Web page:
This week we will be featuring conversations with leaders working in communities. Monica Montgomery is a cultural entrepreneur launching the Museum of Impact, a social change museum that will explore activism, altruism and advocacy through a creative lens. Kristina Newman-Scott currently works as the Director of Marketing, Events and Cultural Affairs for the City of Hartford. She is working on developing a systematic approach to integrate artistic practice into strategic municipal planning and project development via the artist in residence model. Both are Creative Community Fellows. The following is a recounting of what they learned from their conversation.
Our Presence is a Present: Creative Placemaking
By Monica Montgomery and Kristina Newman-Scott
Our daily grind is unceasing, ever moving, people shifting, sliding, jockeying for position, trying to uplift themselves and others in the process. Working, living, serving and playing in the major metropolitan tri state area that is New York, Connecticut and New Jersey is the stuff of legend. It is equal parts raw creativity, eclectic energy, overwhelming diversity and personal agency. Culture is idolized in the big city, but everyday community, not so much. We envision culture and community as cousins. Our community is the layers of life we are invested in, the extension of our everyday, the inner circle in our minds that is expansive and inclusive, somehow blending the familiar with the far-fetched, the proximity of ideas, interests and culture, together in its colorful web.
We cultural entrepreneurs, speak for the people and their potential; spurring artists, dancers, singers, actors, poets, performers on to higher heights, curating cities, fostering dreamscapes and in the process cross pollinating factions, adding contextual richness and advocating for funds, press, support, buy in for all who know they need it or not. Cultural entrepreneurship has become a pursuit of intentional idealism, keeping in mind community, arts and how they both can intertwine and grow together over time. As a cultural arbiter you transform into an activist by default, from grappling with bedrock issues of poverty, homelessness and education, then spinning society’s concern around that. All the things that are extremely important, can be viewed through an artistic lens, using creativity as a catalyst to address pressing issues and inequities and start citywide dialogues around cause, effect and proposed solutions.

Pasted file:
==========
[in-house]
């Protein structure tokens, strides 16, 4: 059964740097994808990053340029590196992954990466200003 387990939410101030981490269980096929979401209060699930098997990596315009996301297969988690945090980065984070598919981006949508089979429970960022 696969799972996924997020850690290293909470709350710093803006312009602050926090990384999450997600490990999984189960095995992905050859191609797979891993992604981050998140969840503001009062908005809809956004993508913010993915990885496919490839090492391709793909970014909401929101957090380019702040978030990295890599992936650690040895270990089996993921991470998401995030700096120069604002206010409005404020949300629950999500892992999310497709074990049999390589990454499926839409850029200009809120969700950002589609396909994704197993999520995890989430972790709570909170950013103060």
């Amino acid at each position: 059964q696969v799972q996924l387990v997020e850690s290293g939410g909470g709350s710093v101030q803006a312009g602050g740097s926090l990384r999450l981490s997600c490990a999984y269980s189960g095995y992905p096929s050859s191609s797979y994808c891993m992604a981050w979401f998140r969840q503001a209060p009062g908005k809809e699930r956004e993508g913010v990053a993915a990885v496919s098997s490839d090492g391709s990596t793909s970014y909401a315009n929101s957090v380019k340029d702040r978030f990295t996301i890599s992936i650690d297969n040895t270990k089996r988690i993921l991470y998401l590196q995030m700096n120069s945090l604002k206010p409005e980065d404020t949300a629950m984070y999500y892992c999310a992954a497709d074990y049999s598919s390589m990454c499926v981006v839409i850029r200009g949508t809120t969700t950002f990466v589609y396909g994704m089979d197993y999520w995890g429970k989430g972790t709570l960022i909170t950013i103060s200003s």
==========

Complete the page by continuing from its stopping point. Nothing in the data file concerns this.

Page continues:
Creative placemaking has become so commoditized as a mode of influence, securing the backing of major foundations and corporations that have millions and millions of dollars to invest in it, because they’ve recognized (like we have) that it’s all about coming together to create destinations, to create places in our community where culture and quality of life flourish. Of late everyone wants to infuse arts and culture into everything, because it seems the politically correct thing to do. Ultimately that’s good for corporates bottom line and by default it become a triple bottom line for the community. In a strange way, it works for the very people that used to be disenfranchised. Now the starving artist, the Title 1 school, the youth dance troupe or local arts non-profit can be paid and praised for their works, and invited for residencies artist talks, teach in, workshops and receive international acclaim from the communities they are from and that they serve.
As creative place makers we take a curatorial approach to activate spaces. Trying to inspire and energize people in the community. Lending support to activities and projects that wouldn’t happen with our presence and input. Our presence is a present. Creative place making now represents a large span of activities, it is a set of actions, an intentionality, a strategy, an event series, a commissioned piece, a cultural tourism buzzword, a feeling you get when surrounded by artistry, culture, innovation and wonder. It’s zen for the disenchanted who need a dose of flavor to shake up their day, an Rx of variety as prescribed by the artist to the masses and multitudes.
The genesis of creative placemaking is old as time. Cave drawings, Pyramids, Stonehenge, Hanging Gardens, Coliseum’s, Bustling Marketplaces, Temples and hallowed halls, all endeavoring to capture and curate the beauty and vibrancy of a place, a kingdom, an ethnic group, highlighting its uniqueness, and giving it the stamp of approval – making it an eternally awesome place, that stands the test of time. The wonders of the world were the original place makers. Our test as cultural entrepreneurs, is to see if our own individual or organizational placemaking efforts are tried and true enough to last and linger as places of divine inspiration, personal reflection, natural beauty and creative aesthetic, that future generations can enjoy, interpret and add value to. May the odds ever be in our favor!